Sunday, October 03, 2004

Special Education Inclusion: an extensive NYT Magazine article

The New York Times Magazine > The Lessons of Classroom 506 Sept 2004
"Inclusion'' is the latest in a series of evolving strategies for special-needs education. Though the definition of the word varies, inclusion, as used by educators, generally means making a child with a disability a full part of the class. Instead of merely placing that child in a standard classroom for part or even most of the day and expecting him to keep up (a strategy often known as ''mainstreaming''), inclusion involves rearranging the class -- both the physical space and the curriculum -- to include him. Ideally, once an inclusive classroom is rethought and reconfigured, it will serve clusters of children with special needs, not just one, so that impaired and nonimpaired children can come to see one another as peers. Proponents of inclusion say that it is the best way to prepare all children for the real world; skeptics contend that it too often gives teachers responsibility for impaired students without giving them sufficient training and resources, resulting in children with special needs getting improper attention and children without special needs not getting enough attention -- a poor-quality education for everyone in the class...

...Thomas did not belong in District 75, the city's classification for programs serving students who are severely disabled, because, they reasoned, he might get lost in a system that included so many children who were cognitively as well as physically impaired. Thomas might be a better fit in a school designed just for children with an array of physical problems, but they feared that that experience would not prepare him to interact in the real world. And while they could mainstream him into a standard public- or private-school classroom, that would present the opposite problem: he would not interact with anyone else like him.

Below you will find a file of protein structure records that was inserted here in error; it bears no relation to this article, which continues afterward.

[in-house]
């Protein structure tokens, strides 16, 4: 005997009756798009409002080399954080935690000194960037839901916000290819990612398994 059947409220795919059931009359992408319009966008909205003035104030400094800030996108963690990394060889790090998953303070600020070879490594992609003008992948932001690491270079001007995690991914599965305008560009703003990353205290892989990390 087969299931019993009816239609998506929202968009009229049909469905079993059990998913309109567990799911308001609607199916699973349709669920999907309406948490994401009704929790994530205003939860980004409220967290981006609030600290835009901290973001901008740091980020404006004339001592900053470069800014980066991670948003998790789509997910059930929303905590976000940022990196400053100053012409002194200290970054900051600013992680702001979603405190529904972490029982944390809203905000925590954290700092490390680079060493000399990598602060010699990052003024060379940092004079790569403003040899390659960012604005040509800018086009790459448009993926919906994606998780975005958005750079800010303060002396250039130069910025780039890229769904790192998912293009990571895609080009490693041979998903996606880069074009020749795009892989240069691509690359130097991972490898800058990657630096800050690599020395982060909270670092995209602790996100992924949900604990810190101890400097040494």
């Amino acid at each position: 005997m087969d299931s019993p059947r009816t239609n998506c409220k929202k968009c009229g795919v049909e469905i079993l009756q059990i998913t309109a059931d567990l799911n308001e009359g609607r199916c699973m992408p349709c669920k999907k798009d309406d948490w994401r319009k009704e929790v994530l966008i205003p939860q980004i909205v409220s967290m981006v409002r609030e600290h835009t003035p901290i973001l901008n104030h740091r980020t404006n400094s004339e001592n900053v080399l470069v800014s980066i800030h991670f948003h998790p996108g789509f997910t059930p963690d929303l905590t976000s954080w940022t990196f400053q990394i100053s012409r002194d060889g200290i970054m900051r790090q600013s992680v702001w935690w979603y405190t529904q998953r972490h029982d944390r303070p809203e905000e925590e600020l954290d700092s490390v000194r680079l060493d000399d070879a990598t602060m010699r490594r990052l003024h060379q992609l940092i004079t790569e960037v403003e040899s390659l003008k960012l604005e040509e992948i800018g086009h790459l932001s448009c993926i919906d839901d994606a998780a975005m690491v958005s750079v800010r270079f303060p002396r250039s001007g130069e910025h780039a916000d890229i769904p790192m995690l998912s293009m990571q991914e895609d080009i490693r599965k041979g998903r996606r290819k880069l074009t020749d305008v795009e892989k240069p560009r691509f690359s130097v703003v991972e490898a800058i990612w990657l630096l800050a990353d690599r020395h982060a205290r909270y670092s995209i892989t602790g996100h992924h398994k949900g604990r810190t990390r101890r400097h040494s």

A VERY long article. I've barely started it.

It's amazing what wealthy, brilliant, tireless and well connected people can achieve. The story exposes a fault line in special education -- between the cognitively and physically impaired. In this world, the cognitively impaired are a lower caste.

I think they're on the right track. I think our son would be happiest and most successful with children who are more like him, in a setting where he could learn without being confronted with how much further behind he's falling. This can only be cost effective if a number of similar children can be taught together ...

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